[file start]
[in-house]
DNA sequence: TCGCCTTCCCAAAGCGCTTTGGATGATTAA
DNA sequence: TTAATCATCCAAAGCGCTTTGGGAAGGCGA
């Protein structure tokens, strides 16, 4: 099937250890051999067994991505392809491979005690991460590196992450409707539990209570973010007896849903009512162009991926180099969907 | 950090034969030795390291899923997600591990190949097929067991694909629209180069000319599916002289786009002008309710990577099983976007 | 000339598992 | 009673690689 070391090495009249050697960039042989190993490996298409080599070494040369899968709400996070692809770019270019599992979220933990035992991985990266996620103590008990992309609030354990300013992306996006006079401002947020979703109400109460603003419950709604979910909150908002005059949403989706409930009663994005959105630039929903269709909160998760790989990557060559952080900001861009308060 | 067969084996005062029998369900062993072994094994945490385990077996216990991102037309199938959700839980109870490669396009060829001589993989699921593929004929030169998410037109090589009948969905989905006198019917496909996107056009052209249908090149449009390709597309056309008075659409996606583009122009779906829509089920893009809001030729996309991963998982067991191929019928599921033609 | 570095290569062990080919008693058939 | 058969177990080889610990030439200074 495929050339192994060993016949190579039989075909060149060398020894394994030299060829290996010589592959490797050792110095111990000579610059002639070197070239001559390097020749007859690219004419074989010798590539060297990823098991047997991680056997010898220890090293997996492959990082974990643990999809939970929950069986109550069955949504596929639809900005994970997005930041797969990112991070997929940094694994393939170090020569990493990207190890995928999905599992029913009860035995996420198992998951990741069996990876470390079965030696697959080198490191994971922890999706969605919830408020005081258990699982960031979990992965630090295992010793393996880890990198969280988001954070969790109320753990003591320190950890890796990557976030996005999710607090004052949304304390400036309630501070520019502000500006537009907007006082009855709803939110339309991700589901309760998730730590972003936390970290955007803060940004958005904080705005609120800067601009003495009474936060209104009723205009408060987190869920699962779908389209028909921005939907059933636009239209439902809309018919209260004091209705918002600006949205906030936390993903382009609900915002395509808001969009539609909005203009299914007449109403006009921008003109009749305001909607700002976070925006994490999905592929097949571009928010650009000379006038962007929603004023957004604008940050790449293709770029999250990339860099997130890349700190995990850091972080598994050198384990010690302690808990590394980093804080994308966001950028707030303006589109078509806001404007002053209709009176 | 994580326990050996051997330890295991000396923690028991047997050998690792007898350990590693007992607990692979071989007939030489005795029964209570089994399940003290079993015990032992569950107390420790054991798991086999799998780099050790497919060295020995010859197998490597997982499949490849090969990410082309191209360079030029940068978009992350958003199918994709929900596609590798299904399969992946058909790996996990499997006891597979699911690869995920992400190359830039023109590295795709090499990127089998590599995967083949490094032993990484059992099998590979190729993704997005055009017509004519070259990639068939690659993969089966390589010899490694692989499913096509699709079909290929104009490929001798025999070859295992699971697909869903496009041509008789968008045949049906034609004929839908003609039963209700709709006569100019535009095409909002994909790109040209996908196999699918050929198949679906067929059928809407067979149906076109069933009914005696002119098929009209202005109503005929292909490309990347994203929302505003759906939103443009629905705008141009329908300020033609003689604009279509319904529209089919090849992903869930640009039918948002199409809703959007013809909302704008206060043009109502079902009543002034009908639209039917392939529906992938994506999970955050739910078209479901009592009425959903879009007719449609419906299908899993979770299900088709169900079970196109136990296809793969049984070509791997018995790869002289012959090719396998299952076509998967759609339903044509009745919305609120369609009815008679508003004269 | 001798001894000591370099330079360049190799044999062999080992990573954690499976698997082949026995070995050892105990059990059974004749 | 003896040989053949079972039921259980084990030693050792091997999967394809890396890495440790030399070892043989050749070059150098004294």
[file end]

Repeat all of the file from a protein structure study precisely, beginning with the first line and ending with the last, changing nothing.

[in-house]
DNA sequence: TCGCCTTCCCAAAGCGCTTTGGATGATTAA
DNA sequence: TTAATCATCCAAAGCGCTTTGGGAAGGCGA
């Protein structure tokens, strides 16, 4: 099937250890051999067994991505392809491979005690991460590196992450409707539990209570973010007896849903009512162009991926180099969907 | 950090034969030795390291899923997600591990190949097929067991694909629209180069000319599916002289786009002008309710990577099983976007 | 000339598992 | 009673690689 070391090495009249050697960039042989190993490996298409080599070494040369899968709400996070692809770019270019599992979220933990035992991985990266996620103590008990992309609030354990300013992306996006006079401002947020979703109400109460603003419950709604979910909150908002005059949403989706409930009663994005959105630039929903269709909160998760790989990557060559952080900001861009308060 | 067969084996005062029998369900062993072994094994945490385990077996216990991102037309199938959700839980109870490669396009060829001589993989699921593929004929030169998410037109090589009948969905989905006198019917496909996107056009052209249908090149449009390709597309056309008075659409996606583009122009779906829509089920893009809001030729996309991963998982067991191929019928599921033609 | 570095290569062990080919008693058939 | 058969177990080889610990030439200074 495929050339192994060993016949190579039989075909060149060398020894394994030299060829290996010589592959490797050792110095111990000579610059002639070197070239001559390097020749007859690219004419074989010798590539060297990823098991047997991680056997010898220890090293997996492959990082974990643990999809939970929950069986109550069955949504596929639809900005994970997005930041797969990112991070997929940094694994393939170090020569990493990207190890995928999905599992029913009860035995996420198992998951990741069996990876470390079965030696697959080198490191994971922890999706969605919830408020005081258990699982960031979990992965630090295992010793393996880890990198969280988001954070969790109320753990003591320190950890890796990557976030996005999710607090004052949304304390400036309630501070520019502000500006537009907007006082009855709803939110339309991700589901309760998730730590972003936390970290955007803060940004958005904080705005609120800067601009003495009474936060209104009723205009408060987190869920699962779908389209028909921005939907059933636009239209439902809309018919209260004091209705918002600006949205906030936390993903382009609900915002395509808001969009539609909005203009299914007449109403006009921008003109009749305001909607700002976070925006994490999905592929097949571009928010650009000379006038962007929603004023957004604008940050790449293709770029999250990339860099997130890349700190995990850091972080598994050198384990010690302690808990590394980093804080994308966001950028707030303006589109078509806001404007002053209709009176 | 994580326990050996051997330890295991000396923690028991047997050998690792007898350990590693007992607990692979071989007939030489005795029964209570089994399940003290079993015990032992569950107390420790054991798991086999799998780099050790497919060295020995010859197998490597997982499949490849090969990410082309191209360079030029940068978009992350958003199918994709929900596609590798299904399969992946058909790996996990499997006891597979699911690869995920992400190359830039023109590295795709090499990127089998590599995967083949490094032993990484059992099998590979190729993704997005055009017509004519070259990639068939690659993969089966390589010899490694692989499913096509699709079909290929104009490929001798025999070859295992699971697909869903496009041509008789968008045949049906034609004929839908003609039963209700709709006569100019535009095409909002994909790109040209996908196999699918050929198949679906067929059928809407067979149906076109069933009914005696002119098929009209202005109503005929292909490309990347994203929302505003759906939103443009629905705008141009329908300020033609003689604009279509319904529209089919090849992903869930640009039918948002199409809703959007013809909302704008206060043009109502079902009543002034009908639209039917392939529906992938994506999970955050739910078209479901009592009425959903879009007719449609419906299908899993979770299900088709169900079970196109136990296809793969049984070509791997018995790869002289012959090719396998299952076509998967759609339903044509009745919305609120369609009815008679508003004269 | 001798001894000591370099330079360049190799044999062999080992990573954690499976698997082949026995070995050892105990059990059974004749 | 003896040989053949079972039921259980084990030693050792091997999967394809890396890495440790030399070892043989050749070059150098004294």